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Twixt a Rock and a Hard Place: Francis Ford Coppola, Movie DJ…

A large part of me has tremendous respect for Francis Ford Coppola, even if his stock was considerably diminished by the twin misfires of The Godfather, Part III and Bram Stoker’s Dracula in the nineties. However, it takes a significant amount of courage to pretty much turn your back on major movie studios and produce a string of relatively independent and relatively experimental films, especially when you could legitimately be described as one of the main architects of modern cinema. Part of me wonders what would happen if George Lucas and Steven Spielberg attempted something similar to the string of low-budget arthouse releases Coppola has directed in recent years. His latest film, Twixt, comes with a gimmick that would put 3D to shame. The director is taking it on tour, and will apparently “remix” it for each and every audience. There’s no guarantee that two different audiences will see the same film.

Mixmeister Coppola...

I’m kinda of two minds about this, but there’s no denying that Coppola has gauged the direction cinema is heading. After all, the movie Clue famously featured three possible endings showing randomly in different theatres – so different people saw different versions of the same film. Similarly, we live in the era of “directors’ cuts.” George Lucas’ continual revision of Star Wars gives credence to the idea that a film is “a living document”, but he’s not the only one. Technology has allowed Richard Donner to salvage most of his vision for Superman II and even allowed Ridley Scott to redefine Blade Runner. Kingdom of Heaven was dismissed in cinemas and lauded on home video because of the director’s changes. Watchmen was released in no less than three versions. Hell, some of these cuts aren’t even director’s cuts.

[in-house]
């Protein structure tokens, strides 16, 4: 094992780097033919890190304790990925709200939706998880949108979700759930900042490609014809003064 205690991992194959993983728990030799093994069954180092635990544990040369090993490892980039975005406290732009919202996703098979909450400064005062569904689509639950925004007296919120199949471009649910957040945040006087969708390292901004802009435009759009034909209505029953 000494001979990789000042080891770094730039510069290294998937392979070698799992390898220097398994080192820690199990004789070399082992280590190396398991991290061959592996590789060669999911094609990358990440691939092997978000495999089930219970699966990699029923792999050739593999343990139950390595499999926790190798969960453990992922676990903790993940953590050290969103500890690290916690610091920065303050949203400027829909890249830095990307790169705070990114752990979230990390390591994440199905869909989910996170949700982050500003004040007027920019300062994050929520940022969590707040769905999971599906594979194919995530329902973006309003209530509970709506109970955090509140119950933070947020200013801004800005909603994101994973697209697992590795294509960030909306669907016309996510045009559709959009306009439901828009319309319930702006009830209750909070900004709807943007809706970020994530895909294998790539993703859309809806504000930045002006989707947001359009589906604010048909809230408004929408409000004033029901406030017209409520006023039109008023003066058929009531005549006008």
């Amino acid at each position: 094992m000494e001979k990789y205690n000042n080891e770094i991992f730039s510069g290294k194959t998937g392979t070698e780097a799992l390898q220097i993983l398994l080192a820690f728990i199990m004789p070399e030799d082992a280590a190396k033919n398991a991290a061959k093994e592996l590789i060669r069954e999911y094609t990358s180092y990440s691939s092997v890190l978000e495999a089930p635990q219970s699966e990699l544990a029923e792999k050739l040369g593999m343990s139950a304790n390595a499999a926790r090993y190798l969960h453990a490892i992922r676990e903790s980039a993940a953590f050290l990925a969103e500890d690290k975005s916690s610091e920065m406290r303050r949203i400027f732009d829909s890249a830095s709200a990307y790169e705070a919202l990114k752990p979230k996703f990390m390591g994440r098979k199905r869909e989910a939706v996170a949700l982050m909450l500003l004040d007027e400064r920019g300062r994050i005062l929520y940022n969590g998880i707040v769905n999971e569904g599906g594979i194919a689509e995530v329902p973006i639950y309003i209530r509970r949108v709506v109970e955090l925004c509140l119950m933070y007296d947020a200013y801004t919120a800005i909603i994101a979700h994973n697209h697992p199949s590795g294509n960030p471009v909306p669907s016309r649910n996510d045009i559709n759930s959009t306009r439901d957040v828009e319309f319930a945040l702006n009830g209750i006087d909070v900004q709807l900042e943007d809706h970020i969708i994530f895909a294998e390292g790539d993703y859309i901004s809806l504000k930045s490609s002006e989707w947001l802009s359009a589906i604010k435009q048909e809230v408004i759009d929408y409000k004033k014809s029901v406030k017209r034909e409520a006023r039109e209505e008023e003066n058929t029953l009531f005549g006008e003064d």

So we live in the era when it’s going more and more difficult to define a film as “done” or “complete”, with released movies subject to revision for modern audiences. You could even argue that digital remastering could create a slightly different film, to the point where our generation might be said to have never seen the proper version of Metropolis (a case in point, with a new director’s cut recently discovered). It’s no longer the case that you can really treat a given film as a concrete and firm object, a definite article that will stand the test of time, never eroding or decaying.

Not a Con-ventional film at all...

So Coppola’s approach seems to reflect this, just taking the idea and expanding it to an almost infinite degree. Instead of a mismatch between the version you see in the theatre, the version you catch on late night television and the version you take home on DVD, it’s a mismatch between the version you saw and the version that your friend saw. It’s an interesting premise, and one which perhaps movies cinema more in line with, for example, theatre. The basic premise of Twixt will most likely remain consistent, but the finer aspects of the film – what Coppola chooses to emphasise, or ignore – will change from screening to screening. It’s certainly “organic.”

Part of me likes the idea as something that demonstrates cinema isn’t confined to turning a projector on and watching the results. Taking a movie on tour in this manner, with Coppola mastering the mix at each screening, is a radical and bold approach, and one that demonstrates the director doesn’t take his medium for granted. More than that, it seems like an interesting attempt to engage with audiences, but seems a lot more earnest and less cynical than gimmicks like 3D.

I'm waiting for more information to come to light...

On the other hand, I like the consistency of film. I like the idea that I can mention a movie on this blog (maybe even cite the “director’s cut” or whatever) and you’ll know instantly what I’m talking about. I love the idea that watching a movie is a shared experience, regardless of where you are in the world and regardless of if you’ve ever met. The opening scene of 2001: A Space Odyssey is a shared cultural moment. Even trimming a few seconds off that (or adding a few to it) in a particular place or sequence would diminish the impact in an intangible manner. Suddenly shared cultural moment becomes “that one time the film was aired in Buffalo and Kubrick got it just right.”